You stop talking about beating the disease and start saying things like “the better part of a year.” They send you home with a prescription for heparin and a box of syringes. Every day you search for an unbruised, unpunctured plot of skin, a new place you can plunge the needle into. You’re running out of spots.
The gas trucks leave as they came, a quiet, rolling exit. In the time that it has taken this cancer to mow you down, an entire industry has invaded, taken root, poisoned everything it touched, and headed for the next state to do it all over again. The abandoned wells lurk in these hills like waiting ports. The industry can come back another time to pump more toxins in.
Your cancer, though — its survival depends on you.
It, like all things, is mortal.
It is you.
On Mother’s Day, your final one, you cannot find it in yourself to get off the couch. Your son asks if he can go over to a friend’s to play. All you want is to spend time with him, but he is twelve now. He is on fire with life, the promise of it, ever changing and evolving. He wants to seize it with both hands, as you did. As you continue to do. He asks if his friend can come over to play. With one hand you indicate your body, this wasting thing you’ve covered with a quilt. “Look at me,” you say.
He looks down instead. His lashes are long and blond, the way yours once were. “Maybe you could go upstairs?” he says softly. Disappear. Problem solved.
You do not go upstairs. His friend does not come over. Your son stays home with you. Your anger with each other is a taut thread between you, an umbilical rage.
This has been his whole life: You getting sicker. Then better. Then sicker again. His earliest memories will be of the Cancer You. He will not remember the Warrior You who carried him, gave birth to him, nursed him. That fierce, whole-bodied love with which you shielded him from danger is just an abstract concept to him. It predates memory. He will remember only this: You on the couch. Beneath a blanket. Too sick to rise. Keeping him from his friends.
You can’t blame him.
You don’t blame him.
But it fillets your heart, spills your blood into your rib cage, where it pools in your chest, slowly turning into grief.
Six months before you die, they biopsy your liver. This organ will be the last to fail you. The biopsy will let them know what direction the cancer has taken. There is still a chance for more treatment. More life. You keep this prospect fixed in your mind, even as they inject the sedatives. You keep it with you throughout the procedure, guarding it fiercely in the last recesses of your consciousness as they cut out a tiny section of your liver, position it on a slide, then close you up and wheel you out.
You wait while the slide, slick with your cells, is sent off to the lab.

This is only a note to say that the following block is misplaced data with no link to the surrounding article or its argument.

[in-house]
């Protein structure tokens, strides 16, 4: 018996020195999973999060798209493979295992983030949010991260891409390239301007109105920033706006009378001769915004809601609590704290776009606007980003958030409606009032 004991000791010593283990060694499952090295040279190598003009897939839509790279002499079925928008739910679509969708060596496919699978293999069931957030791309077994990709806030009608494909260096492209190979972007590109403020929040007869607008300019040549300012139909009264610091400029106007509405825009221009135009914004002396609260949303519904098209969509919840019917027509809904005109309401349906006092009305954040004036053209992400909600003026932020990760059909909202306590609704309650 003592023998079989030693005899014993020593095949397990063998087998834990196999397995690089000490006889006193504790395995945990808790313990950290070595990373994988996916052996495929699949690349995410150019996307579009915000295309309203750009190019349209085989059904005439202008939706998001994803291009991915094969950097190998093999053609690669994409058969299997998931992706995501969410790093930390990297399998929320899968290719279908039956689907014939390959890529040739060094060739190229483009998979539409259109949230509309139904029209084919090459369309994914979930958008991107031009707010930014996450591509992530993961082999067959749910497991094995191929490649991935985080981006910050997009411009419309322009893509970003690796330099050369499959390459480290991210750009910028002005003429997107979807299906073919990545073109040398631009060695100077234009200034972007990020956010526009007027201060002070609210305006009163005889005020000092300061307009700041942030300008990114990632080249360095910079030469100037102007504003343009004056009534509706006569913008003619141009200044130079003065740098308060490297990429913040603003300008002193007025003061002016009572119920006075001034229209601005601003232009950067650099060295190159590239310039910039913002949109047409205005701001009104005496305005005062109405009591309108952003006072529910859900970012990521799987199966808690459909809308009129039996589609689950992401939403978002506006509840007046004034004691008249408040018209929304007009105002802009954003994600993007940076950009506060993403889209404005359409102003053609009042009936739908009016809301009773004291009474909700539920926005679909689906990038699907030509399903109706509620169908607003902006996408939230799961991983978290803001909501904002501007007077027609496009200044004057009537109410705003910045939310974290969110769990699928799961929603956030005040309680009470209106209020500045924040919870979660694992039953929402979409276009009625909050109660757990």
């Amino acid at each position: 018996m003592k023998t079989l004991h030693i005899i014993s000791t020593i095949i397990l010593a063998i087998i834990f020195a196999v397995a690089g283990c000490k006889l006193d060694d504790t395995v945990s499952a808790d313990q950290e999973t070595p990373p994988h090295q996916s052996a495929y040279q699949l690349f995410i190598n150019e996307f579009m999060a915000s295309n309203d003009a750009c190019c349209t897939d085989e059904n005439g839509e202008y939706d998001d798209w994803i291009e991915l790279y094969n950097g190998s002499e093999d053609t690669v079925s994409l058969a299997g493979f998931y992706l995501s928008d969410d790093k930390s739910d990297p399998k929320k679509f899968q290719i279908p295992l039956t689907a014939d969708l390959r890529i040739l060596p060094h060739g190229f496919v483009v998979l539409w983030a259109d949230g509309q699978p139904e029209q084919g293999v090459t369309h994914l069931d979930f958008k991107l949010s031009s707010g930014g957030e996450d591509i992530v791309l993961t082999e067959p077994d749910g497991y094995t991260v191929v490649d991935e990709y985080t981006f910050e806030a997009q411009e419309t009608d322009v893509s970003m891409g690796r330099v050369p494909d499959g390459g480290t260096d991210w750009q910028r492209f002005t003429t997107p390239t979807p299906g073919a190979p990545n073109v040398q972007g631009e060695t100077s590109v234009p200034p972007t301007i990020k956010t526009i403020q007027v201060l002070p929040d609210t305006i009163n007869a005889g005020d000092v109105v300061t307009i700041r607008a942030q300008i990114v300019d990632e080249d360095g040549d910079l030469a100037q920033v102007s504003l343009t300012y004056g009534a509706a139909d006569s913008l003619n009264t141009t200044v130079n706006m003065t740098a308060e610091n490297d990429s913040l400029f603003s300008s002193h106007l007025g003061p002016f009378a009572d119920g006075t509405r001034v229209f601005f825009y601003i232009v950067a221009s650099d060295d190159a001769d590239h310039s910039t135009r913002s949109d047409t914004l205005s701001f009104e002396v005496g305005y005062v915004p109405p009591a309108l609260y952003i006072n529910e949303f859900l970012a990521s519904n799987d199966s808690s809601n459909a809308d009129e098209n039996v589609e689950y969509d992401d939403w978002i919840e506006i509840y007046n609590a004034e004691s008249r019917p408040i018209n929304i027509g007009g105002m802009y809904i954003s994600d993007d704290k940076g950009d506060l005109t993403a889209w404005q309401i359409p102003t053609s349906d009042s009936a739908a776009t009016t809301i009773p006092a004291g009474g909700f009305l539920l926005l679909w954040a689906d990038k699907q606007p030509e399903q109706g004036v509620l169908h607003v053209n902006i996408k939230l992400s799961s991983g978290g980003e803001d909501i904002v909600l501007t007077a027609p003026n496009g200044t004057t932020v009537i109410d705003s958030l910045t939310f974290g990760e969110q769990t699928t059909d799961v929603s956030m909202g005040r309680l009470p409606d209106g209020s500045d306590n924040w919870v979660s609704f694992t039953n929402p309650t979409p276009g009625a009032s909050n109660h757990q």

It takes a week. In cancer time, this is an eternity.
You pray. You don’t even know what you believe, but you pray anyway. You pray until the moment of your next appointment.
Your prayers don’t work. Your cancer is a trickster, a shape-shifter. It delights in rippling from one form to another, from estrogen positive to negative, and now, in this final twilight hour, to triple negative, the deadliest form, the diagnosis from which there is no return.
Who is this God who takes such delight in breaking us again and again before he gives us up to death?
You can taste the bile your liver used to make. It burns your throat.
Bitterness sustains you in these final months.
Six weeks before you die, you take a break from chemo so your doctors can regroup. The explosive advance of your cancer has been stressful for them; they’ve abandoned euphemisms, resorted to the language of disaster films and comic books. They call the tumor in your liver “gigantic.” Your bile ducts are “destroyed.” The cancer has outwitted them, used the chemo to feed itself, like some heinous supervillain. There’s always a shred of good news, however. Your liver enzyme and bilirubin levels are slightly better, making you eligible for an experimental three-drug combo, which sounds like a menu entrée. But you are so tired. You think: What’s the point? Your family lectures you for giving up hope.
You say: “What about acceptance?”
You say: “This is what it is.”
In private, your prayer is: Make it quick.
You don’t want to linger. You’ve never been one to outstay your welcome. The doctors tell you that if you stop treatment, you’ll have about two months left. If the chemo works, it’ll give you six. But the quality of those six months: chronic anemia, a fatigue so all-encompassing it will turn your bones to lead.